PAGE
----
I read this blog post by Scott Adams (i.e. Dilbert) and while I understood his intentions, I found his methodology completely inappropriate. He immediately understands and acknowledges that rape is a horrendous crime, the ultimate fault for which lies with the perpetrator. But then, what are we to do with that information? I believe Adams falls into the philosophical trap and same way of thinking that many people, men and women, often find themselves in. To wit, they try to explain something—that clearly they have never experienced—to another person using the experiences that they have had and that they imagine are close to what they are describing or talking about.
It can’t be done or at least it can’t be done well enough to make sense.
That said, people who are all up in arms over his apparent lack of empathy and good sense should take a page from the feminist movement in understanding the context of Adam’s views. To make sense of why we observe so few women in math and the hard sciences, for example, we don’t try to explain these variations through differences in intelligence. No, to understand, diagnose, and fix the problem, we have to be aware of what societal structures might push boys towards math and women away from it. I’m reminded of the views of the American Medical Association (AMA) on pedophilia today as an illustrative example of how we can actually do the most good by acknowledging certain immoral urges people might have (be they against unwilling children or adults). My opinion is that Adam’s fully understands and in fact, argues that rape of any variety is wrong. What, then, is so wrong with trying to understand it’s underlying causes and eradicate them so that fewer people have those urges in the first place?
But this seems to me like what Adam’s is saying—but saying it really (REALLY) badly. That acknowledging that men have an urge towards violence, or that men in general have a tendency for rape (which statistically they do), or that pedophiles have a lust for children does not, by any token, exonerate any of these three groups for acting on that urge. What societal institutions might exacerbate the tendency to rape? What can we do to prevent it? These seem like far more helpful questions (questions that it seemed to me that Adam’s was attempting, perhaps extremely poorly, to answer).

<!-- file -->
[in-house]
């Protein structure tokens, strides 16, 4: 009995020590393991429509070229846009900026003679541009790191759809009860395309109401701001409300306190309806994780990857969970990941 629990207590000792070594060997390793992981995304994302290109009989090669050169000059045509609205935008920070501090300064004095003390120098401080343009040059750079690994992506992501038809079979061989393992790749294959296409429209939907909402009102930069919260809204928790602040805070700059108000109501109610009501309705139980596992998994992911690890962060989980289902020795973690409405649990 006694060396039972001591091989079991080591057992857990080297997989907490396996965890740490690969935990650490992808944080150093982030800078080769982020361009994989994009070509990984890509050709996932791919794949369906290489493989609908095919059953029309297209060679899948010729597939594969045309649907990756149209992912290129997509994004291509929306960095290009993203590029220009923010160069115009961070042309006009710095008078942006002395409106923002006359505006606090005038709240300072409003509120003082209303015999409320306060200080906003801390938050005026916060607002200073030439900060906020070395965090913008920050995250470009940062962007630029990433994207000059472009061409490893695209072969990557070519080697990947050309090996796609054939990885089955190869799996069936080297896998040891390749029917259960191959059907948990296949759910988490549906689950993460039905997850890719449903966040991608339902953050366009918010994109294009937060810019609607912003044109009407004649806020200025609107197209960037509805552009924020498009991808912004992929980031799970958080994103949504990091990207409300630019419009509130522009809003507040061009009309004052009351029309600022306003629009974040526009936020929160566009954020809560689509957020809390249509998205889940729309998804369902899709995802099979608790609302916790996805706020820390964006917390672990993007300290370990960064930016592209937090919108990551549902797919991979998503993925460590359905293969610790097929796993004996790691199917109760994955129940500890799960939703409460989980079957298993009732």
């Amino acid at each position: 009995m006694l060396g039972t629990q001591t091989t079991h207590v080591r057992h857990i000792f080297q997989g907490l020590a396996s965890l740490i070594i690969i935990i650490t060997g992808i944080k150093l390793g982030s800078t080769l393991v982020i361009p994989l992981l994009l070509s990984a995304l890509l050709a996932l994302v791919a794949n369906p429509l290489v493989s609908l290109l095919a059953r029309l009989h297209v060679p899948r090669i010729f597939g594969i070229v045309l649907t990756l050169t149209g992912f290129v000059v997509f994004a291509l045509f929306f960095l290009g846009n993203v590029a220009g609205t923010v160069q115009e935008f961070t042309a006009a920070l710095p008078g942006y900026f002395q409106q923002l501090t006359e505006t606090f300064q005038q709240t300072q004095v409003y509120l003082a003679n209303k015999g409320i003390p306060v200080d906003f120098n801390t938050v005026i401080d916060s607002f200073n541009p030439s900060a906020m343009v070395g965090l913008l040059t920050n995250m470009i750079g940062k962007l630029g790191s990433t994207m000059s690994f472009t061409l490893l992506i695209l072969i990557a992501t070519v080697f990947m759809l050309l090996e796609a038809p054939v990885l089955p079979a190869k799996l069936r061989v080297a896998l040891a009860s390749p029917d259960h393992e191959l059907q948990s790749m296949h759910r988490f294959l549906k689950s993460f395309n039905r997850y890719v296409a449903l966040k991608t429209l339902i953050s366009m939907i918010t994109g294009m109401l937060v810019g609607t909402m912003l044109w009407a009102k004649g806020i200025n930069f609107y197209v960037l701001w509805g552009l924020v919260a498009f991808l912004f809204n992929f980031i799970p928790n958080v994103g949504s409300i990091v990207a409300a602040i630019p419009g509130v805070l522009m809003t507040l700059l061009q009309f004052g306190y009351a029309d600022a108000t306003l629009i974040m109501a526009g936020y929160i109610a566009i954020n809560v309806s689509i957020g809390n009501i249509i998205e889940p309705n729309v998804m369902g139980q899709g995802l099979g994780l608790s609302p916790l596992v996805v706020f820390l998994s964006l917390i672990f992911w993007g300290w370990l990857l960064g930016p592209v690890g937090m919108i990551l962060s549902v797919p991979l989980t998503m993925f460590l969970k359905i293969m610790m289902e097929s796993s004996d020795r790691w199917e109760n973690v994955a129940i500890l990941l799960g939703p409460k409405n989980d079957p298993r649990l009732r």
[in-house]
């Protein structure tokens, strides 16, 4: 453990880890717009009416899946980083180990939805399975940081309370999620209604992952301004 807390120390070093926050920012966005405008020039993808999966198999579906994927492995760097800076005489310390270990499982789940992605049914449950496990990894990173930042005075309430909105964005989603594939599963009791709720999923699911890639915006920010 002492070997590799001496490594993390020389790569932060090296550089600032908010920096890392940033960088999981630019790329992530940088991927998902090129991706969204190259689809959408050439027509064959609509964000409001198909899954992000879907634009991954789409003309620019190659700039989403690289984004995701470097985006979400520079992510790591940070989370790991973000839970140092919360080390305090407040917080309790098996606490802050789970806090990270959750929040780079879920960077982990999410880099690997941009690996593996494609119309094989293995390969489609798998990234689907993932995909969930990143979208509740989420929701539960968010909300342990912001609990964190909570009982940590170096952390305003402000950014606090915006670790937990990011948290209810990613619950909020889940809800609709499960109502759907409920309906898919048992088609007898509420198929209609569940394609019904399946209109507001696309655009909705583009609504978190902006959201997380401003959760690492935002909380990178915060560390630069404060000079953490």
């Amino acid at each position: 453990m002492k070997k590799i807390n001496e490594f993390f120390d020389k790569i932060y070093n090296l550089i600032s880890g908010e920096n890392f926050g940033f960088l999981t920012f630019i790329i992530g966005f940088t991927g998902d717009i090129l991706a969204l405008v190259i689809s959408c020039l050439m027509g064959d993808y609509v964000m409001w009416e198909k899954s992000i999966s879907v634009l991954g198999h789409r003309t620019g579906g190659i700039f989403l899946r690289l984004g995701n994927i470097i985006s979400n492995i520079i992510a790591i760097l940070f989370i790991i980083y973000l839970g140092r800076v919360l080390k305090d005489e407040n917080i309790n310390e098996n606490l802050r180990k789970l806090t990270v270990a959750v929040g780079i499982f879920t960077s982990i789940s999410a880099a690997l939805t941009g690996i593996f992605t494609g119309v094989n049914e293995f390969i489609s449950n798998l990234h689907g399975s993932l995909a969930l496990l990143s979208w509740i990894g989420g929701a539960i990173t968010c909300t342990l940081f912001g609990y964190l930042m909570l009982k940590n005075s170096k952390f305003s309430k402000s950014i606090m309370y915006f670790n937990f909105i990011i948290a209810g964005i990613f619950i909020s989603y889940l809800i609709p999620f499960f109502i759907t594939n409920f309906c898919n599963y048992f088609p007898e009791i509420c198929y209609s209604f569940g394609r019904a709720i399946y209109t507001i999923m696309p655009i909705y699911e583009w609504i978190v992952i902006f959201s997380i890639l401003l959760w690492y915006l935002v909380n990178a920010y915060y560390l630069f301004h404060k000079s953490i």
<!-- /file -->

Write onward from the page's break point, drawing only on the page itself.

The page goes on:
In any case, when anyone tries to explain something that they don’t have direct experience with, they tend to minimize and maximize aspects of the subject matter without realizing they are doing so simply because they don’t have direct knowledge of what they are talking about. They are extrapolating which is OK if you have a large data set to derive from but falls completely on its face when you have a very small data set…namely, you, to rely on.
Which kind of reinforces what I have said before…people who do not know what they are talking about should either weave that notice into the conversation (prefaces such as “in my opinion” or “I believe but don’t know for sure” for example) or just shut the fuck up.
Adams should have just shut the fuck up 😉